People who ski are less likely to have anxiety, says study

From gorgeous scenery to adrenaline-fuelled runs, there are plenty of reasons people choose to go skiing. 

But it seems the sport has another unexpected advantage.

New research has found that taking to the slopes can benefit our mental health – as skiers have been found to be less anxious.

The recent study, published in the Frontiers in Psychiatry, found that skiers had a nearly 60% lower risk of getting diagnosed with anxiety disorders – compared to non-skiers.

For years experts have thought that physical activity can help prevent anxiety or reduce its symptoms – and this new study shines a light on this in a little more detail.

The authors looked at 197,685 Swedish people who participated in Vasaloppet – the world’s largest long-distance ski race (56 miles) – between 1989 and 2010, and compared them to non-skiers. Then continued to monitor them over a 10-year follow-up period.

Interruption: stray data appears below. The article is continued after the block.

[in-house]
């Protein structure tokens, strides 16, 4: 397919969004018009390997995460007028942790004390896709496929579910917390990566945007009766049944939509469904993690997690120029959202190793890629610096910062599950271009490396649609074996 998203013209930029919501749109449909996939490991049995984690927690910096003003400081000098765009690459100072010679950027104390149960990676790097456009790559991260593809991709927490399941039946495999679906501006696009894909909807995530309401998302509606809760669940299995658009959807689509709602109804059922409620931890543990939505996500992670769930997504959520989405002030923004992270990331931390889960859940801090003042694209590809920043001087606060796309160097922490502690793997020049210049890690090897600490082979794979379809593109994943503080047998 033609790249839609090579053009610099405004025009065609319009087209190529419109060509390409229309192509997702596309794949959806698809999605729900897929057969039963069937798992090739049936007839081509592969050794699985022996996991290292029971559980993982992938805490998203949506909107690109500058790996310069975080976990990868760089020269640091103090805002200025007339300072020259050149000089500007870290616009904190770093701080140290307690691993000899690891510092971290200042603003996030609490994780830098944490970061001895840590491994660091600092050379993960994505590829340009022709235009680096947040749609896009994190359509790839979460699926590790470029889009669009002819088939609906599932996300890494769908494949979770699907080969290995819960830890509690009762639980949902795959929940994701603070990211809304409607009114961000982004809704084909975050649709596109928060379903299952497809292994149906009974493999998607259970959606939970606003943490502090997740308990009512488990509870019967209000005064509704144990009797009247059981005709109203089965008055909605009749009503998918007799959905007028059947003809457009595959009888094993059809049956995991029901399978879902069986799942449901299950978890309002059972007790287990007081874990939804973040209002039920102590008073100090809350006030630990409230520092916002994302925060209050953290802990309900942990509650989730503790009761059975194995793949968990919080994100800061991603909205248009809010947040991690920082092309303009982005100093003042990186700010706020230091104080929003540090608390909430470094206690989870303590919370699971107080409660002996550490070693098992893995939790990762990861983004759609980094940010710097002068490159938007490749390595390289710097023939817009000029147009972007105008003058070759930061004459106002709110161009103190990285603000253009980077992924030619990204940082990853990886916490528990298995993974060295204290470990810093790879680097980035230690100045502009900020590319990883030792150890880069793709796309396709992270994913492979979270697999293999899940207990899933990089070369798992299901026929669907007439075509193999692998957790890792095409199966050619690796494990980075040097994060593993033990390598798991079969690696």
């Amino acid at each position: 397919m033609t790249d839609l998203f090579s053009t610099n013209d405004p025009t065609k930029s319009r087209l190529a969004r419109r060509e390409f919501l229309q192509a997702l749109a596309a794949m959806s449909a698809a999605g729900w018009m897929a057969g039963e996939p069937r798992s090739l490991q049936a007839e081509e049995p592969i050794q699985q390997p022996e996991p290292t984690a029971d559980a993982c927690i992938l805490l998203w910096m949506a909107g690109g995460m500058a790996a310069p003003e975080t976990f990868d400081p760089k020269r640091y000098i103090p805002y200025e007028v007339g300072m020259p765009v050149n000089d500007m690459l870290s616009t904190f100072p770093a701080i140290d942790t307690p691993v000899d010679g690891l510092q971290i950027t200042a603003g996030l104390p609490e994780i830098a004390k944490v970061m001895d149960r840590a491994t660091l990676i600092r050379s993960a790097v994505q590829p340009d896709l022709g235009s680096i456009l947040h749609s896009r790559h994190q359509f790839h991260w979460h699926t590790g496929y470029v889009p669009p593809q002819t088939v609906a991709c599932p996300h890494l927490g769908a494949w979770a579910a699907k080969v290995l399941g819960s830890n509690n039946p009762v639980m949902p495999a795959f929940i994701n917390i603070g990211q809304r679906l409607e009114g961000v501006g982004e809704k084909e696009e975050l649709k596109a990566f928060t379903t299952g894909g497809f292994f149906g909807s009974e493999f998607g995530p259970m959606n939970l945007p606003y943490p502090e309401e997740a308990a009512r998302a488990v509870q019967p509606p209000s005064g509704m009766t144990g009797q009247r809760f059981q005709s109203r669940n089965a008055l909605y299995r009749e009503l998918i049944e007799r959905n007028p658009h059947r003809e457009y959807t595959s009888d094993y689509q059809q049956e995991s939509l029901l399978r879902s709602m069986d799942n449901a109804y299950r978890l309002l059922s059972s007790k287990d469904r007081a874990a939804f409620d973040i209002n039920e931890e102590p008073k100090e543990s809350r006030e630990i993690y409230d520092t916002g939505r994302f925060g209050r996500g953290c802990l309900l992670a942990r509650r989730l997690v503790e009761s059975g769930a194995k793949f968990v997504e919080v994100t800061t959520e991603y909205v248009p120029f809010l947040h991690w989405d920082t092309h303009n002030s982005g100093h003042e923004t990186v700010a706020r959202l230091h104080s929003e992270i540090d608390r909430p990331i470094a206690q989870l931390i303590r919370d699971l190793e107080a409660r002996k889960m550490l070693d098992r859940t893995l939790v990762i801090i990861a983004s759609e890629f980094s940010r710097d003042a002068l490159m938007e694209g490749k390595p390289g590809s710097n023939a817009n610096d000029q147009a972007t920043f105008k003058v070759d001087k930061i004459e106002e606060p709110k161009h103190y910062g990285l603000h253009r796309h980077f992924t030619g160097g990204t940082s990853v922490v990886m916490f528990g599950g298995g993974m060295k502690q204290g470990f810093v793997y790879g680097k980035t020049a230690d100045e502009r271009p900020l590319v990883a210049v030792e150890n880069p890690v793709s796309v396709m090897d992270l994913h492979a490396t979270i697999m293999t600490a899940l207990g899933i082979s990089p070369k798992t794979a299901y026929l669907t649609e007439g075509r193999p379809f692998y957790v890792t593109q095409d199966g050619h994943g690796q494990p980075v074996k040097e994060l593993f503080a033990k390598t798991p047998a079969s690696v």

Overall, skiers had a 60% lower risk of getting diagnosed with anxiety disorders – regardless of education level, age and sex.

Researchers also found that intensity of exercise plays a role, too. What’s more, there are some differences among men and women.

The time it took skiers to finish the race didn’t impact men’s risk of anxiety disorders, but physically high-performing female skiers had almost a doubled risk of developing anxiety – compared to lower-performing women.

However, the study’s author Martina Svensson points out: ‘The total risk of getting anxiety among these high-performing women was still lower compared to the more physically inactive women in the general population.’

These differences could come down to different physiological responses to exercise – or other factors such as worries about one’s appearance (which has been more commonly found among female exercisers) and self-perception of physical fitness level, which can increase anxiety.

The findings of the study do make a lot of sense considering we already know that exercise can be a mental distraction from worrisome thoughts and gets those all-important endorphins flowing.

Likewise, nature enhances our sense of wellbeing. So exercise that takes place outdoors, such as skiing, can be incredibly beneficial to mental health.

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